Remembering Jon Lucien
On a personal note:
I recently had the pleasure of attending Jon Lucien’s performance with the Original All-Stars of Jazz Fusion at the Berkeley Jazz Festival a few weeks ago. He was not in the best of health but when he got up to the microphone, all his troubles and cares melted away. The richness of this baritone voice silenced the crowd as he sung the Jobim classic “Dindi.”
After his performance, I got to chat with him and his wife, Delesa. I thanked him for his wonderful music. I also bought three of his CD’s and he signed them for me. His voice will definitely be missed. His passing reminds us that we have to see the legends while we can because before we know it, they are gone.
I took the above photo last summer when Jon performed with the Original All-Stars of Jazz Fusion at the Russian River Jazz Festival. Thank you, Mr. Lucien!
Jon Lucien, 65; pioneer in smooth jazz
By Jon Thurber, Los Angeles Times Staff Writer August 23, 2007
Jon Lucien, a singer who used his rich, expressive baritone to pioneer smooth jazz years before it was fashionable to do so, died Saturday at a hospital in Orlando, Fla. He was 65.
Lucien died of respiratory failure and complications from kidney surgery, according to his wife, Delesa. He had undergone a kidney transplant two years ago, she said.
With his blend of Caribbean and Brazilian rhythms and a suave style, Lucien emerged on the music scene in the early 1970s with a recording contract for RCA. But although his early albums drew devoted fans, the records never sold in large numbers.
An original performer and songwriter, Lucien performed music that wasn’t easy to categorize. Although stores generally placed his records in the jazz bins, they weren’t straight-ahead jazz and they didn’t easily fit into the traditional pop or R&B categories.
The issue of genres hurt his chances for radio airplay, but he ultimately found success when the smooth jazz format came along in the late 1980s and ’90s. This was more than a decade after he recorded some of his best-known songs, including “Rashida,” “Lady Love,” “Hello Like Before” as well as his cover of Antonio Carlos Jobim’s classic “Dindi.”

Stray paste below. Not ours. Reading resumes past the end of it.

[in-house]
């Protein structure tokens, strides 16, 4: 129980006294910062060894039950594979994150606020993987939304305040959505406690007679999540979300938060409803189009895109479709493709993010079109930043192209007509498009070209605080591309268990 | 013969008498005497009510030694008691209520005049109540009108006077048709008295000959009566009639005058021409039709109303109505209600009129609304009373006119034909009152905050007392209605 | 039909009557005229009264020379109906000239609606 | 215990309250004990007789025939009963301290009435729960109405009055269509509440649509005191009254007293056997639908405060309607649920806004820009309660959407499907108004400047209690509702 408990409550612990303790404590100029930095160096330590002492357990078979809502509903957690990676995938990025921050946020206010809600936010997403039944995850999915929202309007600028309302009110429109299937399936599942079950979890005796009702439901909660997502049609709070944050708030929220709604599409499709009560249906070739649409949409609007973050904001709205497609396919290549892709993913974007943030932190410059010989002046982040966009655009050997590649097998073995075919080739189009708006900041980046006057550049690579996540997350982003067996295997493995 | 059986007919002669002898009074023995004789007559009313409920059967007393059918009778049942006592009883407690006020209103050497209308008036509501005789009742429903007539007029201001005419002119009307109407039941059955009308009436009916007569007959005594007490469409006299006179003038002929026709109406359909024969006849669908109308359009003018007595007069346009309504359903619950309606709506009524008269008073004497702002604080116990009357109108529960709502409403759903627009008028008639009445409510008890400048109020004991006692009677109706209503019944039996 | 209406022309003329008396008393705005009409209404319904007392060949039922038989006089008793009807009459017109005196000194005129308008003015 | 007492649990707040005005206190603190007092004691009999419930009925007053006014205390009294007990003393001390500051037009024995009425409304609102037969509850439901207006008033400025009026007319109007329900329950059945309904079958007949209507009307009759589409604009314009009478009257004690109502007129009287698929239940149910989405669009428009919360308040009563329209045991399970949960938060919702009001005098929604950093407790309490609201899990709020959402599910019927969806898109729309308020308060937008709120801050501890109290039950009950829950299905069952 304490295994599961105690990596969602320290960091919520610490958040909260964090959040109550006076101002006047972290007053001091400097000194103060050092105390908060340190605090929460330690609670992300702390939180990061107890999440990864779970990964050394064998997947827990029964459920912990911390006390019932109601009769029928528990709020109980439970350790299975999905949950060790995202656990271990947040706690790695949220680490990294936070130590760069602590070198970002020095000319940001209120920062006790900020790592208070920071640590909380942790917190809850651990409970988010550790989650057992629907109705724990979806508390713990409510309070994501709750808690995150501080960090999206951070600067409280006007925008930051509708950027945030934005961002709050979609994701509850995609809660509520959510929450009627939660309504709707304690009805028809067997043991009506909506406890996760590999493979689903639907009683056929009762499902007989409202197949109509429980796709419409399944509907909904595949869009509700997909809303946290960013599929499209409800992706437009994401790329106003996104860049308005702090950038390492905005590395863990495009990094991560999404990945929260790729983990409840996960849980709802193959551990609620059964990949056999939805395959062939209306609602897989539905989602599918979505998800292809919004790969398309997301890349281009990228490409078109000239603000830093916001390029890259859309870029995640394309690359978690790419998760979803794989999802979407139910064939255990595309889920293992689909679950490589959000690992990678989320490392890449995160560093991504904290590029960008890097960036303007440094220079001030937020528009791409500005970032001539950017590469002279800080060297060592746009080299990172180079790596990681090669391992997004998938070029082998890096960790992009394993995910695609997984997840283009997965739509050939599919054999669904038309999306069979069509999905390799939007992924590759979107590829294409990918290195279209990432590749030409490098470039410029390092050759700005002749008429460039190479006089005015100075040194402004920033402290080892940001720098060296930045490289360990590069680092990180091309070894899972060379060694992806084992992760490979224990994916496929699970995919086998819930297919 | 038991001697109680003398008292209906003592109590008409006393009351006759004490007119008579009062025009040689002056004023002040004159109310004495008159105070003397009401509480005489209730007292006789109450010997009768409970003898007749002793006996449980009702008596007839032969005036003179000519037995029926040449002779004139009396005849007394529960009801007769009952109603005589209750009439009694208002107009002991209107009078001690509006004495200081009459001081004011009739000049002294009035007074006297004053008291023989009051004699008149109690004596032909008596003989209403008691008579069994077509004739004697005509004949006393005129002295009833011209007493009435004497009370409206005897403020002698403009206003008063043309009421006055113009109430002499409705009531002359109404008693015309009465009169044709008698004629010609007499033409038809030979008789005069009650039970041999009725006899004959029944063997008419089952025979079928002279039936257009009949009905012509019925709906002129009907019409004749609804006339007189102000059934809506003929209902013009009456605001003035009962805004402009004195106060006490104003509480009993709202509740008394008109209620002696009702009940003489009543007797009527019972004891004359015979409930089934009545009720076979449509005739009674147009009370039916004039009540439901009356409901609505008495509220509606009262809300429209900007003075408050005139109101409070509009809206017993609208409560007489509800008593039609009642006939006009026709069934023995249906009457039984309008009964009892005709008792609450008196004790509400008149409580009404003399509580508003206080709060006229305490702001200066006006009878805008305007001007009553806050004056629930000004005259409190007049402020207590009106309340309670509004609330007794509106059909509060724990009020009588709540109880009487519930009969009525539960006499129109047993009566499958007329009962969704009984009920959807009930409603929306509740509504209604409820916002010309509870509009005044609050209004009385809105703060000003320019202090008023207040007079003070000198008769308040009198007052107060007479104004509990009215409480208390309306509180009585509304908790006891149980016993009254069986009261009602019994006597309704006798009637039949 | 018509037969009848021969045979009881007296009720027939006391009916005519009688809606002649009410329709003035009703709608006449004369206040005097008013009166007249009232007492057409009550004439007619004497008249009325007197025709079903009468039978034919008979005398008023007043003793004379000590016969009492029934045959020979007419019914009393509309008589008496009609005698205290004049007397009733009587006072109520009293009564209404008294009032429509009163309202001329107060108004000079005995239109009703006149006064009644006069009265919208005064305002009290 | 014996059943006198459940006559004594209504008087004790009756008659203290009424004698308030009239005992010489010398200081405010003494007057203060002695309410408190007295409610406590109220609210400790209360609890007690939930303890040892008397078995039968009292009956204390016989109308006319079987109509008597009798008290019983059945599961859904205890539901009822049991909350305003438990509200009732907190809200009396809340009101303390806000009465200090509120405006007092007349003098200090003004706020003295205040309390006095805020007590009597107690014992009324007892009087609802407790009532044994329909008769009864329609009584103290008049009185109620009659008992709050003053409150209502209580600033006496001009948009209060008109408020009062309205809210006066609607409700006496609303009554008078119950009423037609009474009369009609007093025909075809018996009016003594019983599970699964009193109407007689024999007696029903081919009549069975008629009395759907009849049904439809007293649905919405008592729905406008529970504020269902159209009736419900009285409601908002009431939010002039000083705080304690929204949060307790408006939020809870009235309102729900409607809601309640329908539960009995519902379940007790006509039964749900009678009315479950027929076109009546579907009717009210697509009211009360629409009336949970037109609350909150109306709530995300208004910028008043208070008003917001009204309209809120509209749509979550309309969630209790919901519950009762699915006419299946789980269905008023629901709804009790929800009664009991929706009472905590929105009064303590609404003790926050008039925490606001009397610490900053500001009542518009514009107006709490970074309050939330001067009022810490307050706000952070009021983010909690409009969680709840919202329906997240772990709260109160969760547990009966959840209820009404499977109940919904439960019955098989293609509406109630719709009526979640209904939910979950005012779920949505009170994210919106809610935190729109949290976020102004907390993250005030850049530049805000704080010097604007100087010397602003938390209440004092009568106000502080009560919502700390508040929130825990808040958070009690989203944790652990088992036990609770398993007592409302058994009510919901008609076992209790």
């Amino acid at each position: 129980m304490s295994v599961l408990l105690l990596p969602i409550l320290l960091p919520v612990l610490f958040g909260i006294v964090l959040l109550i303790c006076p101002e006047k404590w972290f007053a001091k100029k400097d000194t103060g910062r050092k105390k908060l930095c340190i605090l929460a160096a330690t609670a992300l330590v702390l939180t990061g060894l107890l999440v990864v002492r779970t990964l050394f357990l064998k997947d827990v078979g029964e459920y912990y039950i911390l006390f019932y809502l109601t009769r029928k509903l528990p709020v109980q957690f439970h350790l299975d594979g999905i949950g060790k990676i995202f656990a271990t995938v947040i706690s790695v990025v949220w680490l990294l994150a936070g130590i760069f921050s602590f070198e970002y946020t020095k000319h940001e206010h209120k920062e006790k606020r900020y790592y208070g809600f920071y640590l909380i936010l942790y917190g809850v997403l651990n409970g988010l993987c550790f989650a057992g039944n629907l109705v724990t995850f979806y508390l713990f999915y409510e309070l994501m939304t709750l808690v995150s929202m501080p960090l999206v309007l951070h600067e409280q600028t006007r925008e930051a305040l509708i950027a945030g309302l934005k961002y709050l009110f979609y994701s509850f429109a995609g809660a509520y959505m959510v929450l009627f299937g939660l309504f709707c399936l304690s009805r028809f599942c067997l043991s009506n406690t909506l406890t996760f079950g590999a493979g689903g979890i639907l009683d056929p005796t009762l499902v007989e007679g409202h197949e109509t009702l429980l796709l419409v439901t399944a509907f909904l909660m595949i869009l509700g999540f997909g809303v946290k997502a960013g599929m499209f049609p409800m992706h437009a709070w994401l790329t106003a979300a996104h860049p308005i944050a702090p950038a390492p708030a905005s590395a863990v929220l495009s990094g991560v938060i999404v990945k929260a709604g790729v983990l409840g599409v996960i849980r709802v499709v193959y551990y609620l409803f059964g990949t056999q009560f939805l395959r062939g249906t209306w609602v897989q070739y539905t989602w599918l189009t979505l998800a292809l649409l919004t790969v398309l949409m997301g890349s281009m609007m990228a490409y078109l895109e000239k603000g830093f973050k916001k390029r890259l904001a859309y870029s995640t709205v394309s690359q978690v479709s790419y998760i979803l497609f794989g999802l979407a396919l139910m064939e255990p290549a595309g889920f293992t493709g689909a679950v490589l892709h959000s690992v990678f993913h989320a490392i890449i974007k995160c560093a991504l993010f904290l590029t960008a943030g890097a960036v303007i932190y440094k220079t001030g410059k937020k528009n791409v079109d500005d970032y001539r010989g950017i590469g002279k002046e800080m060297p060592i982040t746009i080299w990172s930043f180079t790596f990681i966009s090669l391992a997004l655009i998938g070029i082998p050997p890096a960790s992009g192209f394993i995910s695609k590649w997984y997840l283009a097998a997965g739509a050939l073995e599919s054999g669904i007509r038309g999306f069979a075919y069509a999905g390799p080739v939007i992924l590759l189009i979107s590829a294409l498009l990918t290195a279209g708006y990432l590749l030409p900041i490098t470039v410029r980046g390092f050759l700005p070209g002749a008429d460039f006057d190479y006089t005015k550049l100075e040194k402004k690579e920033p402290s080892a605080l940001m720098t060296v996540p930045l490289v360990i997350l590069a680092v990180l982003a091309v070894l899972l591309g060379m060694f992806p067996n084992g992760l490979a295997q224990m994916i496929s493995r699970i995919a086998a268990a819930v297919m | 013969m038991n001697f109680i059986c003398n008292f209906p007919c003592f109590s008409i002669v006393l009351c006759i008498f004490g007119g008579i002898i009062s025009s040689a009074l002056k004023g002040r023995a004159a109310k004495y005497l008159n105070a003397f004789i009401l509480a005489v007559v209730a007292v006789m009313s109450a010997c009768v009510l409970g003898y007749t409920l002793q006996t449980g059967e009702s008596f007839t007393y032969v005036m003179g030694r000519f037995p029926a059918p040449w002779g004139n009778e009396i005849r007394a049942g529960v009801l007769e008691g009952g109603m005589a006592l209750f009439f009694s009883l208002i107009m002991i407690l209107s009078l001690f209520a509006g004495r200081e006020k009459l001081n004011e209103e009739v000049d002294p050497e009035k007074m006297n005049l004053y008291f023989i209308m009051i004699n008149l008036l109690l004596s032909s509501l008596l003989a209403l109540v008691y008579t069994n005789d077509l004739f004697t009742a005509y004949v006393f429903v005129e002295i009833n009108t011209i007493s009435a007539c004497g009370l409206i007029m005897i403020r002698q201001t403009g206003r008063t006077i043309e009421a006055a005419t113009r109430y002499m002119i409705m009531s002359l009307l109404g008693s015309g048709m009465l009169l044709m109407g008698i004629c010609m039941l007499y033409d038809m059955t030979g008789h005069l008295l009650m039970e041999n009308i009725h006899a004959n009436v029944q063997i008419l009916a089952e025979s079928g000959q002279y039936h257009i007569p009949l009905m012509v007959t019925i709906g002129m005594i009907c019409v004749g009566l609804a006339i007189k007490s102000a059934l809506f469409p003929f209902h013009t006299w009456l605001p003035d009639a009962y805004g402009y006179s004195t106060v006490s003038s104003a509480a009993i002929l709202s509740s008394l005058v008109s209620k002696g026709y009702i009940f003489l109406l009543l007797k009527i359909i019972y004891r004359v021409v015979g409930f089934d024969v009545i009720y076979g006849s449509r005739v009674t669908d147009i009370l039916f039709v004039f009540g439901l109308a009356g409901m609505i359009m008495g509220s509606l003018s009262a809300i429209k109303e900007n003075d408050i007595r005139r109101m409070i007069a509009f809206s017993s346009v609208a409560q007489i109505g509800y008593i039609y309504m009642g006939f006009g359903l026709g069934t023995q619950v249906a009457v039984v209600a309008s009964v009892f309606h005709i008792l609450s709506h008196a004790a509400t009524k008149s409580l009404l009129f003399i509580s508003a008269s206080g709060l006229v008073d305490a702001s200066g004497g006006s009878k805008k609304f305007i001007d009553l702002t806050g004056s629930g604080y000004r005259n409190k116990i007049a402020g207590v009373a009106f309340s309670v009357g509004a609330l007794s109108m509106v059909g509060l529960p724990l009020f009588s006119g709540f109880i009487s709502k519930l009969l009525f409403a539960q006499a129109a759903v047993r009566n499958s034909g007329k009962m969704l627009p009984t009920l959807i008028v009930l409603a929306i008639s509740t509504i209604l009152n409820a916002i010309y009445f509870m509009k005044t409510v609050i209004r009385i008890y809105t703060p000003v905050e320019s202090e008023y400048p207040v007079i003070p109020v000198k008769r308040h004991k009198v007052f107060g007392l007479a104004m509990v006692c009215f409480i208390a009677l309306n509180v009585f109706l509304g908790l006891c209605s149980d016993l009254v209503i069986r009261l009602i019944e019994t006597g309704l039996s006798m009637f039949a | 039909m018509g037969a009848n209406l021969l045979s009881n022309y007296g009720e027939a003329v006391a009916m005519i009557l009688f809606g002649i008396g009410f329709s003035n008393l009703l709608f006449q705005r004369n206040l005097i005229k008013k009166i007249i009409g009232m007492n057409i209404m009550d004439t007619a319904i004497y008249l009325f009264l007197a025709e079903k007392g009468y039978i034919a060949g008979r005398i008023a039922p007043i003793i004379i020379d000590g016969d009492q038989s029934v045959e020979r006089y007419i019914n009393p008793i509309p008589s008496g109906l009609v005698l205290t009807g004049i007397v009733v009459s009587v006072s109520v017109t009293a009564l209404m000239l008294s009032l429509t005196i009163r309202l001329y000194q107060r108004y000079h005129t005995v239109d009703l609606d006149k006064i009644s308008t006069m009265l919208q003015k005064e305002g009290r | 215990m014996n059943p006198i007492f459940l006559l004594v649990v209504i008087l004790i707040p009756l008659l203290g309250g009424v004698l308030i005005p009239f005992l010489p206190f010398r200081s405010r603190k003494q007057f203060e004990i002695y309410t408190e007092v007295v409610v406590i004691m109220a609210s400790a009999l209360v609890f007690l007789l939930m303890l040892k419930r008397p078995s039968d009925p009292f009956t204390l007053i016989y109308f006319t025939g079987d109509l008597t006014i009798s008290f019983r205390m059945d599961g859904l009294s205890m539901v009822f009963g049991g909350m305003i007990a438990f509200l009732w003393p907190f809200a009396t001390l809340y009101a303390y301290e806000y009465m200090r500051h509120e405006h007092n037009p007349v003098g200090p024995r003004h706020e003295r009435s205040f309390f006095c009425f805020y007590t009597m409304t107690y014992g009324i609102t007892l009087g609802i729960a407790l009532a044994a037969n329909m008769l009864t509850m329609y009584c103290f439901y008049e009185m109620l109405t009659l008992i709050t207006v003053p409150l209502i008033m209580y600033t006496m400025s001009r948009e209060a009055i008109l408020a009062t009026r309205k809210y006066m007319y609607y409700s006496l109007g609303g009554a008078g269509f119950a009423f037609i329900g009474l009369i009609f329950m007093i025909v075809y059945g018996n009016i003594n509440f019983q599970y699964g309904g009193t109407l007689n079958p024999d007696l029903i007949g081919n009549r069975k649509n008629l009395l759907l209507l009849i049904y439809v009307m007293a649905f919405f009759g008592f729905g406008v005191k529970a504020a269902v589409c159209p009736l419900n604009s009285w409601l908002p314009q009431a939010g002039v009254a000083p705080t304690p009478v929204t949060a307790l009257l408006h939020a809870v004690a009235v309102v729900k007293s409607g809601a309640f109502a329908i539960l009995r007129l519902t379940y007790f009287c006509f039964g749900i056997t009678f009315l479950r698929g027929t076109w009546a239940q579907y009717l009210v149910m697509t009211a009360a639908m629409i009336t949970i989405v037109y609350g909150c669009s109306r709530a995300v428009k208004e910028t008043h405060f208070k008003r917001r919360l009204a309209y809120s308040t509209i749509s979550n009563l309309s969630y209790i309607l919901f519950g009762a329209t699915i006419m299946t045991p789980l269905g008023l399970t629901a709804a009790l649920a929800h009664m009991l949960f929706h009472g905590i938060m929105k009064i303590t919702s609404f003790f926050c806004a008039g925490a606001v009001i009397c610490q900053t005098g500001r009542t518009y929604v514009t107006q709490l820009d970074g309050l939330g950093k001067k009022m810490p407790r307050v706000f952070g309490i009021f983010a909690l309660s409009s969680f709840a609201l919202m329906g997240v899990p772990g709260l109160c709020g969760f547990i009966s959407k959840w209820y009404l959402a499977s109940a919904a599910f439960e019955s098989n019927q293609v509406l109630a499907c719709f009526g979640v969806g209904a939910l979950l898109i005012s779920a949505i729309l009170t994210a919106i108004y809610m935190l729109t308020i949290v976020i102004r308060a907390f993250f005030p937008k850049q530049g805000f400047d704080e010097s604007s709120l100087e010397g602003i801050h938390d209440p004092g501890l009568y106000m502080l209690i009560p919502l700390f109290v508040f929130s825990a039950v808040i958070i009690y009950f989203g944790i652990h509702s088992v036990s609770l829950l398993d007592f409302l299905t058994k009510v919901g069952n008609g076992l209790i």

Writing in The Times in 1979, jazz critic Leonard Feather praised a performance by Lucien, which featured pianist Herbie Hancock, for his “resonant baritone, assured timber and phrasing, the West Indian piquancy of his announcements.” But Feather also noted that standards were not Lucien’s strength and that “contemporary material works better for him.”
Born Lucien Harrigan in Tortola, British Virgin Islands, and raised on neighboring St. Thomas, he was the oldest of eight children. Born into a musical family, he was a fan of Nat “King” Cole. In his early teens, he began playing bass in his father’s Latin jazz band.
A few years later, Lucien moved to New York to play at resorts in the Catskill Mountains. He was spotted by an RCA official during one of those gigs and signed to a contract, his wife said.
In addition to RCA, he recorded for CBS, Shanachie and Mercury as well as his own Sugar Apple label. He had a large following in England and played to packed auditoriums on a tour there in the mid-1990s, his longtime drummer Kim Plainfield told The Times on Wednesday.
He was struck by personal tragedy on two occasions. In the early 1980s, his 5-year-old daughter drowned in a backyard swimming pool; and in 1996, her twin sister, then 17, was among the 230 people killed in the crash of TWA Flight 800 off Long Island, N.Y.
In addition to his fourth wife, Lucien is survived by two sons, a daughter, four brothers, two sisters and two grandchildren.